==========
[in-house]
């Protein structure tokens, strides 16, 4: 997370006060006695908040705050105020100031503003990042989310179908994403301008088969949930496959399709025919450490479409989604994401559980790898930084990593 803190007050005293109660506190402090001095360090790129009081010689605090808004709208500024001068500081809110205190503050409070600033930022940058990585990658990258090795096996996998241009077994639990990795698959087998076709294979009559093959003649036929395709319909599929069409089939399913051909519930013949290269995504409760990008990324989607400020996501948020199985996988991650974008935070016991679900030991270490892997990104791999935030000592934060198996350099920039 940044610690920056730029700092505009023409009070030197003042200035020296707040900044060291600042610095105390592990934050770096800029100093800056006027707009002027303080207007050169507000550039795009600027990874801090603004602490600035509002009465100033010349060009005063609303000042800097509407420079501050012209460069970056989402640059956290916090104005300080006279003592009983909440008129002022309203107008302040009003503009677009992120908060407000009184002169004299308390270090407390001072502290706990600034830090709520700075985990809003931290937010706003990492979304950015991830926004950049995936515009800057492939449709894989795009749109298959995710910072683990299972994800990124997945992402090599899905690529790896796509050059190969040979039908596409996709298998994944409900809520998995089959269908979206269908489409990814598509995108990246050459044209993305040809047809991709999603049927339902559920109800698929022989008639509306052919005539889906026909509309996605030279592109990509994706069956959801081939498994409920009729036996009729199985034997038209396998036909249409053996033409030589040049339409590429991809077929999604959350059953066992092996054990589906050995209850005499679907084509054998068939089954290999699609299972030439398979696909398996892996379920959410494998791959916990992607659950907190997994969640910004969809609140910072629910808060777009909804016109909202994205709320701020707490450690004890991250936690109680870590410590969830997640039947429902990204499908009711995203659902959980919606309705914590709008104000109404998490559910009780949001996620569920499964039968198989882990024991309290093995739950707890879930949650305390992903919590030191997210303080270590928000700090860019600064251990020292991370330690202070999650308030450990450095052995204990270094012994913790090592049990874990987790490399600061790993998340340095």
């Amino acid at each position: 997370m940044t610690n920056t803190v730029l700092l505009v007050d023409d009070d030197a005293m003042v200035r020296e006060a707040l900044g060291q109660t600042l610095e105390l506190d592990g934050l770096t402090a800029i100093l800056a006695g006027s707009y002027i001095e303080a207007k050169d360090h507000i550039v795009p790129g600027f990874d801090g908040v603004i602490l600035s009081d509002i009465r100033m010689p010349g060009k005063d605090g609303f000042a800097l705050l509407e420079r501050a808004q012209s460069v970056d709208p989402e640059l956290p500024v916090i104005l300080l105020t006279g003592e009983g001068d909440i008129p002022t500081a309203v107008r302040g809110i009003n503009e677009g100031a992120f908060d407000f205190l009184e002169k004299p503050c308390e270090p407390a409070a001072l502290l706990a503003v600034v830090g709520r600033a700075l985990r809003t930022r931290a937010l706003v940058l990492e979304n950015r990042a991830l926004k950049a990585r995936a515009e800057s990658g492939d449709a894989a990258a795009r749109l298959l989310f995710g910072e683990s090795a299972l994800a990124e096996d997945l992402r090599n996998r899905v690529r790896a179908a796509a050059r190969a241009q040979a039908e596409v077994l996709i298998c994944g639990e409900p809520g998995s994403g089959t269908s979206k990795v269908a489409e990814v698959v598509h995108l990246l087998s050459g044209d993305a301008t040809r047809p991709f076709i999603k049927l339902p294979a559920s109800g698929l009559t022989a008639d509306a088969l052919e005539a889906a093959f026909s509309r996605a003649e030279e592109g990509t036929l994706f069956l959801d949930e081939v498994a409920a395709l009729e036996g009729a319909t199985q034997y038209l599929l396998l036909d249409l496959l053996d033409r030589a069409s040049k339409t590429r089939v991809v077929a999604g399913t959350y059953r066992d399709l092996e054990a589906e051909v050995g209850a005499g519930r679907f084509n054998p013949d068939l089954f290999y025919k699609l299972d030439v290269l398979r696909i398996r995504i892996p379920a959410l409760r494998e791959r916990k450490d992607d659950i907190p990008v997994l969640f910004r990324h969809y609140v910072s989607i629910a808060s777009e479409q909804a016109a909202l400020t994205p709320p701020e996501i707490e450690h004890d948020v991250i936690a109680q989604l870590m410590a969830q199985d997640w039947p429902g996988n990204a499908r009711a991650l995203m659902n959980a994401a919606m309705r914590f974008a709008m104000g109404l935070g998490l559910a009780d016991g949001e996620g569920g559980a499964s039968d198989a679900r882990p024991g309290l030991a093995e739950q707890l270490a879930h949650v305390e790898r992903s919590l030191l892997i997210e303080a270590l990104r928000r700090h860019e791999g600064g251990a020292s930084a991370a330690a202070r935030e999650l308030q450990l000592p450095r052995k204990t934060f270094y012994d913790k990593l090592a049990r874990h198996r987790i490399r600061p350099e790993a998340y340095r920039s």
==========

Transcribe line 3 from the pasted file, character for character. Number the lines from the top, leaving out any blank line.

């Amino acid at each position: 997370m940044t610690n920056t803190v730029l700092l505009v007050d023409d009070d030197a005293m003042v200035r020296e006060a707040l900044g060291q109660t600042l610095e105390l506190d592990g934050l770096t402090a800029i100093l800056a006695g006027s707009y002027i001095e303080a207007k050169d360090h507000i550039v795009p790129g600027f990874d801090g908040v603004i602490l600035s009081d509002i009465r100033m010689p010349g060009k005063d605090g609303f000042a800097l705050l509407e420079r501050a808004q012209s460069v970056d709208p989402e640059l956290p500024v916090i104005l300080l105020t006279g003592e009983g001068d909440i008129p002022t500081a309203v107008r302040g809110i009003n503009e677009g100031a992120f908060d407000f205190l009184e002169k004299p503050c308390e270090p407390a409070a001072l502290l706990a503003v600034v830090g709520r600033a700075l985990r809003t930022r931290a937010l706003v940058l990492e979304n950015r990042a991830l926004k950049a990585r995936a515009e800057s990658g492939d449709a894989a990258a795009r749109l298959l989310f995710g910072e683990s090795a299972l994800a990124e096996d997945l992402r090599n996998r899905v690529r790896a179908a796509a050059r190969a241009q040979a039908e596409v077994l996709i298998c994944g639990e409900p809520g998995s994403g089959t269908s979206k990795v269908a489409e990814v698959v598509h995108l990246l087998s050459g044209d993305a301008t040809r047809p991709f076709i999603k049927l339902p294979a559920s109800g698929l009559t022989a008639d509306a088969l052919e005539a889906a093959f026909s509309r996605a003649e030279e592109g990509t036929l994706f069956l959801d949930e081939v498994a409920a395709l009729e036996g009729a319909t199985q034997y038209l599929l396998l036909d249409l496959l053996d033409r030589a069409s040049k339409t590429r089939v991809v077929a999604g399913t959350y059953r066992d399709l092996e054990a589906e051909v050995g209850a005499g519930r679907f084509n054998p013949d068939l089954f290999y025919k699609l299972d030439v290269l398979r696909i398996r995504i892996p379920a959410l409760r494998e791959r916990k450490d992607d659950i907190p990008v997994l969640f910004r990324h969809y609140v910072s989607i629910a808060s777009e479409q909804a016109a909202l400020t994205p709320p701020e996501i707490e450690h004890d948020v991250i936690a109680q989604l870590m410590a969830q199985d997640w039947p429902g996988n990204a499908r009711a991650l995203m659902n959980a994401a919606m309705r914590f974008a709008m104000g109404l935070g998490l559910a009780d016991g949001e996620g569920g559980a499964s039968d198989a679900r882990p024991g309290l030991a093995e739950q707890l270490a879930h949650v305390e790898r992903s919590l030191l892997i997210e303080a270590l990104r928000r700090h860019e791999g600064g251990a020292s930084a991370a330690a202070r935030e999650l308030q450990l000592p450095r052995k204990t934060f270094y012994d913790k990593l090592a049990r874990h198996r987790i490399r600061p350099e790993a998340y340095r920039s």